Above: Patients Travel for Medical Tourism
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The Canadian Independent Medical Clinics Association (CIMCA) represents independent health care providers and their supporters to promote improved access to high quality and timely health care for all Canadians.

Medical Tourism in Canada

Recent statistics point to a depressing outlook for jobs in Canada, with the 2013 growth rate being the worst in a decade. Yet, on our own doorstep, is the potential to participate in one of the fastest growing areas of international trade known as "medical tourism". Patients travelling abroad for health care form part of a worldwide economy that is reputed to have doubled in each of the last three years.

Worldwide, such economic activity is estimated to be in the hundreds of billions of dollars. The biggest exodus of patients seeking care in foreign countries is from the United States. According to a recent report by Deloitte, in 2007 an estimated 750,000 patients left the U. S. to access health care abroad. That number is estimated to climb to 12 million. Already major U. S. insurers are negotiating contracts with foreign hospitals, and lost revenue to the U. S. is expected to reach US$162-billion within 3 years. So far, those medical tourists, and their funding, have been excluded from Canada, despite the fact that the U. S. is our biggest trading partner and closest neighbour.

Singapore receives over a million patient visits a year and over half a million patients go to India and Thailand. Mexico and Costa Rica are other destination resort for surgical procedures. In Europe, hospitals are clamouring for this revenue. The famous Royal Marsden cancer hospital in London generates 25% of its core revenue through the treatment of foreigners. Even in communist Cuba, the modest 100-bed Frank Pais orthopaedic hospital in Havana receives over US$20-million in revenue from offshore visitors. This helps subsidize the care of Cubans.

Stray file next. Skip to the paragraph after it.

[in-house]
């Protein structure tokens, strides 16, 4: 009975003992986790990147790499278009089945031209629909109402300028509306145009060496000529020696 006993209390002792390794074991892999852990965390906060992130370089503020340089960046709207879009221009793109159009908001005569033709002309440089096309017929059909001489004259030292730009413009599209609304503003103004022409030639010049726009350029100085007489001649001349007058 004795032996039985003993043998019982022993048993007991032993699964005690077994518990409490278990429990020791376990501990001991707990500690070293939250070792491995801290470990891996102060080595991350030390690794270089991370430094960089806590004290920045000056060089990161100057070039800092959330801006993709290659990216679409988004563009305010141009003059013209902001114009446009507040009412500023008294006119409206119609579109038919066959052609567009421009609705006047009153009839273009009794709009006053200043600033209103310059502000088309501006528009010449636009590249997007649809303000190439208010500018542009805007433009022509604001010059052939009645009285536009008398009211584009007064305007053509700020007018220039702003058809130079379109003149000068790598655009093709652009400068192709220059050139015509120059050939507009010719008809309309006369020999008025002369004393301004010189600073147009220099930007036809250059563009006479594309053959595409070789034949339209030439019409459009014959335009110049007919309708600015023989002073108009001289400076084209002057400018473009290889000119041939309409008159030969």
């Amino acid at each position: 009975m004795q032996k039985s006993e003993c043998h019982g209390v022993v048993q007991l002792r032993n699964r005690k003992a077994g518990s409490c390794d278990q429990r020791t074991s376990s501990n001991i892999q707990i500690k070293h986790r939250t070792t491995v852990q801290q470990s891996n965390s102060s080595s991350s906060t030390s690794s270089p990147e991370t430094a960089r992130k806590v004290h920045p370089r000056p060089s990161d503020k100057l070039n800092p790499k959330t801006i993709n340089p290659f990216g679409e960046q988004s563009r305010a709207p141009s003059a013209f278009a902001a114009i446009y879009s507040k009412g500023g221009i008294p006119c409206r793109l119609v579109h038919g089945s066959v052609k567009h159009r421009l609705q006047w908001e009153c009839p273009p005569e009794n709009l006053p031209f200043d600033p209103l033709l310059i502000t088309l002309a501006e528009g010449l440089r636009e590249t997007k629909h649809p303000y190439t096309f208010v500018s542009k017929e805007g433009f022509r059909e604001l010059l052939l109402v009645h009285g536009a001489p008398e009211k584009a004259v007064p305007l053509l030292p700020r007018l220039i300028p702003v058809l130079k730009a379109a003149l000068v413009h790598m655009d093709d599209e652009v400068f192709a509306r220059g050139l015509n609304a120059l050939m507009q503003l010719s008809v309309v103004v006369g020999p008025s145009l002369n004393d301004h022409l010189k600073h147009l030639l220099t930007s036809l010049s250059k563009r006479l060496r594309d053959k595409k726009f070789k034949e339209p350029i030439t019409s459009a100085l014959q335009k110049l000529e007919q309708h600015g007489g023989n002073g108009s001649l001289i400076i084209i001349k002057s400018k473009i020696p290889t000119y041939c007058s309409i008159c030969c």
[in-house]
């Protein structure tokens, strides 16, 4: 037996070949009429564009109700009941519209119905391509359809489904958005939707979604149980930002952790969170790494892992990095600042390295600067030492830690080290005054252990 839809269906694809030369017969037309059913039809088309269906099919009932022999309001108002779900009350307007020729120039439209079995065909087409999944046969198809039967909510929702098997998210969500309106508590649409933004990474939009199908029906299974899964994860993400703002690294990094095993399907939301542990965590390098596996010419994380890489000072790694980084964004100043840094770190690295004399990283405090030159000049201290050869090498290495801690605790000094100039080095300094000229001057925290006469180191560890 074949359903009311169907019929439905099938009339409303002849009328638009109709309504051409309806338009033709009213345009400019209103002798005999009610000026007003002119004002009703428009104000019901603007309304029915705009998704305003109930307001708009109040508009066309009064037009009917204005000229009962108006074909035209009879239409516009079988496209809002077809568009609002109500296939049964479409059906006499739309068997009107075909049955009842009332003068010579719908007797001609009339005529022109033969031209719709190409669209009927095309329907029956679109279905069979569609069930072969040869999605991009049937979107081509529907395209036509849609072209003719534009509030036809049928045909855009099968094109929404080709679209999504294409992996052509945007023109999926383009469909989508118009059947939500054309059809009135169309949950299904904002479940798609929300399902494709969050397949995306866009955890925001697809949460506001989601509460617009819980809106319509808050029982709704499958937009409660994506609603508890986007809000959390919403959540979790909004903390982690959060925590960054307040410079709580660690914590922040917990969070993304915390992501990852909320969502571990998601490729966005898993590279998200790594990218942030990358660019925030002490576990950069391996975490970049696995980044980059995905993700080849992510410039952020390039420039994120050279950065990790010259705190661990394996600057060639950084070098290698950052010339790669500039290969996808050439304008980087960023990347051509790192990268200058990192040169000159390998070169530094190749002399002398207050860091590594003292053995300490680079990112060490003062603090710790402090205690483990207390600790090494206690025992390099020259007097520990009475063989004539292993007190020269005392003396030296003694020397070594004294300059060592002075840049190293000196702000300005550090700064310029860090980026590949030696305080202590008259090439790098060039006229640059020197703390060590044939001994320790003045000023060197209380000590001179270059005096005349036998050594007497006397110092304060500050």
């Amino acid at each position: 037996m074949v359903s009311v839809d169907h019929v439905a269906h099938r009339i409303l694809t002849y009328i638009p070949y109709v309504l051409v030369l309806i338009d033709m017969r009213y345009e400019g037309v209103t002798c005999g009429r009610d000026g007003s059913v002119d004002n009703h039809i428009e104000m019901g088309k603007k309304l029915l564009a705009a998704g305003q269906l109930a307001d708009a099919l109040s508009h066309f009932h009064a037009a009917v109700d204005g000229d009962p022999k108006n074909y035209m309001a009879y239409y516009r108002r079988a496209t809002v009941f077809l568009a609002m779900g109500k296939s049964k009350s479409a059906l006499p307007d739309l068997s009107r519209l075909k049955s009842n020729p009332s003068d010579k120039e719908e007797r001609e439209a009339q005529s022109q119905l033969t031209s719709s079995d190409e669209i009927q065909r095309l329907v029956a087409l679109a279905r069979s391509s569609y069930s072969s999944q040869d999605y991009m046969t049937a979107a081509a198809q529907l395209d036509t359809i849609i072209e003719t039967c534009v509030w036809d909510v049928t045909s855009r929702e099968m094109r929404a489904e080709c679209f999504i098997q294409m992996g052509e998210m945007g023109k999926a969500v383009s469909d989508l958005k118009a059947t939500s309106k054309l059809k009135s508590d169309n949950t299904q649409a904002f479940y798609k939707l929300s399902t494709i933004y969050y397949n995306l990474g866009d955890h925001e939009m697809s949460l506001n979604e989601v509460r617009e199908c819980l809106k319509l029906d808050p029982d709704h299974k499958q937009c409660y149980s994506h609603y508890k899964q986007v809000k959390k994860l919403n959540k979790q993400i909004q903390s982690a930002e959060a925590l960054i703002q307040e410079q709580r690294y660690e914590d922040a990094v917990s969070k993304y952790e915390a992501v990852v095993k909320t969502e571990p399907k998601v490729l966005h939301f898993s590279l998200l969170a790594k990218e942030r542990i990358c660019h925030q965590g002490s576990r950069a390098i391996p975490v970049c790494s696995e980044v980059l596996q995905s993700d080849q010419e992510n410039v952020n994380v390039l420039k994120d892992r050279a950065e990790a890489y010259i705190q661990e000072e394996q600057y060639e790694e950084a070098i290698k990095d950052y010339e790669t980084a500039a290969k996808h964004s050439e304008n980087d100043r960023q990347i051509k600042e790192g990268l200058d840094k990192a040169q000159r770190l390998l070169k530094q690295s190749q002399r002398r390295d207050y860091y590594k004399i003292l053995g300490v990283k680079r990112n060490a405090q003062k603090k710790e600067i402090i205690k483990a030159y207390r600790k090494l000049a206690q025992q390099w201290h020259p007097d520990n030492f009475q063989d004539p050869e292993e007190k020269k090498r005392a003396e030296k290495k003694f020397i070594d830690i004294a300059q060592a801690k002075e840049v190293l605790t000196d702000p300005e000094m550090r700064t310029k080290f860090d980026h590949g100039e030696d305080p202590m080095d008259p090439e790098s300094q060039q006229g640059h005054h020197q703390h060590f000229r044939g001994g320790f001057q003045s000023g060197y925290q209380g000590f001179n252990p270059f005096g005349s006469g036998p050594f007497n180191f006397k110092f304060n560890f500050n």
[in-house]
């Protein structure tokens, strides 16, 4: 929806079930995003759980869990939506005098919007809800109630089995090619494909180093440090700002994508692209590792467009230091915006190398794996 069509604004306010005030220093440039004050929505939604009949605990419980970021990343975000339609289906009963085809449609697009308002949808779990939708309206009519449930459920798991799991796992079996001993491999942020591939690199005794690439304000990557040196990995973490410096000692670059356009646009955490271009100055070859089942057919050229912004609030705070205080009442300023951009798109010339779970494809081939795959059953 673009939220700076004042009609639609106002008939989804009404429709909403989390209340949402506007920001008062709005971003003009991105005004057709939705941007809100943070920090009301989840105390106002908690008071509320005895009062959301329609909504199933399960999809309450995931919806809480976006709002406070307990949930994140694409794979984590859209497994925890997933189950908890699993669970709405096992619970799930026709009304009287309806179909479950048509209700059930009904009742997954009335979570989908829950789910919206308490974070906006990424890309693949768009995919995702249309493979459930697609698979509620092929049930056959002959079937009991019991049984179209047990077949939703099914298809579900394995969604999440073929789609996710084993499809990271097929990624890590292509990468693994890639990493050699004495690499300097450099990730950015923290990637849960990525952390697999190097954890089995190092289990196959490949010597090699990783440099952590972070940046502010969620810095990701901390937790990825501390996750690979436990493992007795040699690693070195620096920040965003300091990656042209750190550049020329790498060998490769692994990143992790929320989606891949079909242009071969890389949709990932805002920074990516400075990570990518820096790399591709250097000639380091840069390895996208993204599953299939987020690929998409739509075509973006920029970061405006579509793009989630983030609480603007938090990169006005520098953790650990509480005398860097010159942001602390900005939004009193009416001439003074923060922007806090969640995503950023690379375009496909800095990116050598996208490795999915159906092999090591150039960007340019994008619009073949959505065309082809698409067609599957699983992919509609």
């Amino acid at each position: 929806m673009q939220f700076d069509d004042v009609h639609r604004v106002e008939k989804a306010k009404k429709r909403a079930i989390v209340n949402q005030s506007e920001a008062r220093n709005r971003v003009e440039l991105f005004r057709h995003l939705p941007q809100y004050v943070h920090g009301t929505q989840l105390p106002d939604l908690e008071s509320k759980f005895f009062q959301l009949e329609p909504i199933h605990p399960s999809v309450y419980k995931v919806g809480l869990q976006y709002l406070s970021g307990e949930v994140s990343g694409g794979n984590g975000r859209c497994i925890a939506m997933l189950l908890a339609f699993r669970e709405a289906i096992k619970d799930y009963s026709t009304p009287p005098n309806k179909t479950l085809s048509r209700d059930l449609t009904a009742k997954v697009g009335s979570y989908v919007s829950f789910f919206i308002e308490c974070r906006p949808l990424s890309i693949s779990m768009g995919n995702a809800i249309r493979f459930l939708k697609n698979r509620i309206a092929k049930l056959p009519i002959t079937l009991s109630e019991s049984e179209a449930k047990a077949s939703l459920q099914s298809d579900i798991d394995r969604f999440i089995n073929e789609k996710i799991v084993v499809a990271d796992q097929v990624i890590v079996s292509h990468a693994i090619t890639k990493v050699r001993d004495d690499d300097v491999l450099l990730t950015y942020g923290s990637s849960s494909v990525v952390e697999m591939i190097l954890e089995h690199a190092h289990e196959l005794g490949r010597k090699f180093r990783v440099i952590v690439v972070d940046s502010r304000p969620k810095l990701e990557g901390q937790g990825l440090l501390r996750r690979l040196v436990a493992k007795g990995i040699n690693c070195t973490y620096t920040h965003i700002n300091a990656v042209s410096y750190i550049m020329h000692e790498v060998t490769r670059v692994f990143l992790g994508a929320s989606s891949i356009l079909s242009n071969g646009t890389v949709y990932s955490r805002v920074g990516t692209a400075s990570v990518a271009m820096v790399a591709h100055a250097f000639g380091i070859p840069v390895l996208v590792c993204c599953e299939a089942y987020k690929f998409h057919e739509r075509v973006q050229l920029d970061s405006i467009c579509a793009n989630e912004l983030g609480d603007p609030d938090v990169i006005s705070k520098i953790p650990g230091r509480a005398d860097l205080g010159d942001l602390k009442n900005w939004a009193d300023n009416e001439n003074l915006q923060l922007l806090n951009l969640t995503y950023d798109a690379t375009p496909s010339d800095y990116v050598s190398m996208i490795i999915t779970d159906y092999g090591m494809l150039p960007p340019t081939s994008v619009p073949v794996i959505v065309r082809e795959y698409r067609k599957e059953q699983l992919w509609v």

"Medical Tourism represents one of those rare potentials for short & long term economic growth where ALL Canadians win."

Canada is currently excluded from this enterprise because our health care system is almost exclusively operated by public hospitals that are prevented from entering such a market.

Canada could become a world leader in this field. If the growth of private sector health providers is encouraged, we could see the emergence of a world-class international health care industry here. Health care is a major growth industry. We have a situation in Canada where newly graduated health workers, including nurses and specialists, are unable to find work. The development of new facilities that would help grow and develop this new industry would benefit all.

Seven Enormous Potential Benefits:

  1. An economic boost through the creation of a multi-billion dollar Canadian "export" industry
  2. The retention and repatriation of health workers
  3. The creation of new, well paying, long-term quality jobs
  4. Investment in new health facility infrastructure
  5. Investment in new training programmes for new health workers
  6. Investment in the new advanced medical technology
  7. The development of related health and research industries

Dozens of countries are embracing and investing in medical tourism as part of their economic development. Medical tourism represents an excellent opportunity for our country, and all provinces should be preparing to develop, and benefit from, this enormous world market.